Letters to the Editor 3/13/16
REAL ID’s UNTOLD STORY
Patrick Yeagle’s piece on the REAL ID Act (“Illinois behind on federal ID mandate,” Feb. 18), the federal law requiring all states to adopt a single standard for the integrity of drivers’ licenses, omits one of the more embarrassing parts of the law’s history, a part necessary to any attempt to understand the mess Yeagle describes. The bill passed in May 2005, after failing to obtain enough support in an earlier attempt to bring it to a vote. The reason it passed when it did was that it had been attached to a bill to provide tsunami relief and fund some military expenditures; it was appended to the uncontroversial measure by a group of House yahoos, led by Rep. F. James Sensenbrenner, Jr., R-Wisconsin, who needed an important bill they could hold hostage in order to ensure REAL ID’s passage. Get on YouTube and watch a clip of Sensenbrenner answering questions, if you want to see what I mean by “yahoo.”
The reason REAL ID didn’t have enough support to reach the floor before it was appended to the must-pass tsunami bill was because it was a huge mistake. Counterterrorism and privacy experts warned that the nationally standardized requirements for drivers’ licenses imposed by the law would instill in government agencies a false sense of security in the compliant licenses, while making state DMVs a richer target for infiltrators: Break into one, and you’ve broken into them all.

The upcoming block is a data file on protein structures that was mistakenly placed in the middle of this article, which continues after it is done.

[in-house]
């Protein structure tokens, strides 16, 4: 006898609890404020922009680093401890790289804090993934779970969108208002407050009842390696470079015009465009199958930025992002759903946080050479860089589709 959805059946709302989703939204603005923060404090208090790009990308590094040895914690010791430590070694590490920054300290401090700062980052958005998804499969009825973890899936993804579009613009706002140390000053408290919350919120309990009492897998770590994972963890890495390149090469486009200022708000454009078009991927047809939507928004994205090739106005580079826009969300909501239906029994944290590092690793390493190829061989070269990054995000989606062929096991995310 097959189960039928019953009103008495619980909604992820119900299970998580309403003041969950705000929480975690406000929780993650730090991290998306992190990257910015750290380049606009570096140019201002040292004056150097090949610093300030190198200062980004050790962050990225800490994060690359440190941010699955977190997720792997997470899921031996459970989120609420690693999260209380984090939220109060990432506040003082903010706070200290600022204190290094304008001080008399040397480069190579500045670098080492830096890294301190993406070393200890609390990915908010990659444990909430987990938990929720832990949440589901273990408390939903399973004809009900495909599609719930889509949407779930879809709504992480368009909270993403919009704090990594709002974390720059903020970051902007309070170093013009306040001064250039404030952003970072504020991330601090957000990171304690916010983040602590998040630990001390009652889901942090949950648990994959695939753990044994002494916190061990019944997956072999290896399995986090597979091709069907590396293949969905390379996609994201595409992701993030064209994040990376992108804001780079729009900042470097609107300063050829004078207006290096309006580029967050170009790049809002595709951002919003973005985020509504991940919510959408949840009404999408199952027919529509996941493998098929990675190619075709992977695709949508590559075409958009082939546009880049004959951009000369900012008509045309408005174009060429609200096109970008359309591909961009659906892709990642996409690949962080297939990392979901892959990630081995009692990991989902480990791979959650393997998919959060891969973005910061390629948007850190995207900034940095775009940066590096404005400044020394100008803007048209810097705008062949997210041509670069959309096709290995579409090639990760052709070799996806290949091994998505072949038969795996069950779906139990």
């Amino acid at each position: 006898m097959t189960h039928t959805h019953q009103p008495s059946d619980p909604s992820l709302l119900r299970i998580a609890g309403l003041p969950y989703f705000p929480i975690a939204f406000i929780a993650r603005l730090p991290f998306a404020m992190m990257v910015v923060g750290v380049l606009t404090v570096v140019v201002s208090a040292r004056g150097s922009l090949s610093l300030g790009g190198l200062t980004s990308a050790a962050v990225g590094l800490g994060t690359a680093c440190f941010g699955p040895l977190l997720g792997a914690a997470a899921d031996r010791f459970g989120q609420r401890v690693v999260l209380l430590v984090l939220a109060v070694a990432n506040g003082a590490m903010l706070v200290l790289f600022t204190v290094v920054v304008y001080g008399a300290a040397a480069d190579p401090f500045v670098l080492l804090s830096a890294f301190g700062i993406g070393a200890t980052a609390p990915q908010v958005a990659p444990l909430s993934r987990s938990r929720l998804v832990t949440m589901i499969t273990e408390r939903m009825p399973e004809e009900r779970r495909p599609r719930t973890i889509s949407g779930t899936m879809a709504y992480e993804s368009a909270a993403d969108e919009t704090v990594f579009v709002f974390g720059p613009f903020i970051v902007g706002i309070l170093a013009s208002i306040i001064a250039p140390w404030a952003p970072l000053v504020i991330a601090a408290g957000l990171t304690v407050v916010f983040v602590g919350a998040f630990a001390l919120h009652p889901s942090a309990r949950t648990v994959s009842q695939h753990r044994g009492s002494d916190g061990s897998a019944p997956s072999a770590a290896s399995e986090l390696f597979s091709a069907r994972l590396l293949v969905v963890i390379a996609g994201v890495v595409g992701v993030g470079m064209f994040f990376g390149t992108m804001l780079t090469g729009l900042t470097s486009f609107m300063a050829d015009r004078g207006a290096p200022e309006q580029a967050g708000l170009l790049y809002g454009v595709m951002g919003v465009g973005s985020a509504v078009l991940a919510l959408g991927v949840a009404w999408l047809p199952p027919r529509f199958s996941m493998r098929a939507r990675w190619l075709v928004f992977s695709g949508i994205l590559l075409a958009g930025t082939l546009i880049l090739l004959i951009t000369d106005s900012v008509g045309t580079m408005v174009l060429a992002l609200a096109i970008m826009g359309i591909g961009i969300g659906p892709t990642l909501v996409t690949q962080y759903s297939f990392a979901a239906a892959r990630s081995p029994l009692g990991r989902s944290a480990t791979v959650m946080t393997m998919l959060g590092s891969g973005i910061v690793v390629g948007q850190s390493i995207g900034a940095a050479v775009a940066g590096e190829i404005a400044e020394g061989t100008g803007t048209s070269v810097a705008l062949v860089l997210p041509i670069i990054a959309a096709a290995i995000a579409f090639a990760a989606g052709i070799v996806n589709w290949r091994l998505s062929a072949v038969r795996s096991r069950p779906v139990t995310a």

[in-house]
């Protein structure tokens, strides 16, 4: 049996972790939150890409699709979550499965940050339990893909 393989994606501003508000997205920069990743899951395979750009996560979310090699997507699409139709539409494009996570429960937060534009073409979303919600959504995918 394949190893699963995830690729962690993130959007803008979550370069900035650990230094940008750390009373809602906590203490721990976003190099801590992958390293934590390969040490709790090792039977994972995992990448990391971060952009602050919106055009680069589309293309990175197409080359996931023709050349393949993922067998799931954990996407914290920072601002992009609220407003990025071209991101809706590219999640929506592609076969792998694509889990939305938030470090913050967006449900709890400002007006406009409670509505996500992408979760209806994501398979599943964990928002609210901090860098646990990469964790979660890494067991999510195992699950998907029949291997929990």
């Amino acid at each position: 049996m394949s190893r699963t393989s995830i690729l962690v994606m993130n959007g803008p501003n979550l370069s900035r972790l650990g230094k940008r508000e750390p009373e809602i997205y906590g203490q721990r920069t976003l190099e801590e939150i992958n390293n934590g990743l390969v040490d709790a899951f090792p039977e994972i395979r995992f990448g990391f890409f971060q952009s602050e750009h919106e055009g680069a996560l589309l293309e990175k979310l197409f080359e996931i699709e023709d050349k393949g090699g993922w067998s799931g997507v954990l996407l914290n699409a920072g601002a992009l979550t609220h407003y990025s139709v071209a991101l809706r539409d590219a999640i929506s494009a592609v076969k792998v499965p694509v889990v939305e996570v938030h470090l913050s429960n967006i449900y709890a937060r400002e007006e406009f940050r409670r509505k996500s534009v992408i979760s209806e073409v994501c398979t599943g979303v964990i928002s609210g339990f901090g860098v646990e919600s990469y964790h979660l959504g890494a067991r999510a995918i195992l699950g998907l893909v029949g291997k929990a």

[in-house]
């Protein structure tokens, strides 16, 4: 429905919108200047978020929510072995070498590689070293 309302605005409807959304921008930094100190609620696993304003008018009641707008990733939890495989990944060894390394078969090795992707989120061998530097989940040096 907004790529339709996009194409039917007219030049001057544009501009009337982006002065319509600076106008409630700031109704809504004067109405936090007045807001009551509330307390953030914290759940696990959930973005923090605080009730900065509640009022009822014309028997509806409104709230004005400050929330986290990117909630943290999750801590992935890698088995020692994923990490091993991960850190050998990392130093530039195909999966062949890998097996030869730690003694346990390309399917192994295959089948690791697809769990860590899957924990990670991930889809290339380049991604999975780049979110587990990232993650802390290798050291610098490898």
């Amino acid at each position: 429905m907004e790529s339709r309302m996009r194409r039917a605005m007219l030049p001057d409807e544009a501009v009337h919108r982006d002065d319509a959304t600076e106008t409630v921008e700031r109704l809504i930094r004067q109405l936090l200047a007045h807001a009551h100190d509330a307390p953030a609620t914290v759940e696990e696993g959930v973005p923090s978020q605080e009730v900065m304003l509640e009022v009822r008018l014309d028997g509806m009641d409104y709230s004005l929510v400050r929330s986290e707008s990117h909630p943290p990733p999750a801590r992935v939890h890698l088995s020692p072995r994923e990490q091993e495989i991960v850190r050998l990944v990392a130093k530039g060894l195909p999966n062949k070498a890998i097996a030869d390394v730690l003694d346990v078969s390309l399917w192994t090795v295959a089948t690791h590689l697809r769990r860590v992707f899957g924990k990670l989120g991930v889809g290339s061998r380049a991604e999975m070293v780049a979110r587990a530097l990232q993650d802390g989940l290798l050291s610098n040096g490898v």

This is typical behavior for elected yahoos, believing that they know better than counterterrorism experts how to prevent terrorism, and better than privacy experts how to protect privacy. A key lesson in this whole REAL ID mess, other than those of the headache and pending chaos Yeagle cites, is that we should stop voting for ignoramuses to represent us in Congress. This is an important lesson in an election year with so many running.
FUNNY MONEY IN THE BUDGET
I fully agree with the gist of what Alderman Joe McMenamin said in a radio interview following his recent “no” vote on the proposed city budget, due to its being unbalanced and the continued practice of borrowing from the pension fund. I can see borrowing from the pension fund in a given year for a real emergency, such as rebuilding after a tornado or the like, but that should be the exception, not the rule. And the practice of using a much too optimistic forecast of interest earned on investments year after year, in the face of actual returns to the contrary, is not right.
The council needs to bite the bullet with the budget and do the job it’s elected for by cutting expenses and/or increasing taxes, not by continuing with the current shenanigans. Admittedly, neither of these options will make council members very popular with many voters. Yet trying to fool us by using funny money to make the budget look like we’re OK is misleading, if not downright dishonest.
Illinois has 118 members of its House of Representatives. There are 59 members of the Senate. We have one governor. That adds up to 178 people.
It seems to me that we have 175 superfluous people. Apparently, we only need a governor, a majority leader of the House and a majority leader of the Senate.
And now, since our government doesn’t seem to be able to govern, even those three men seem to be superfluous.
James L. Buck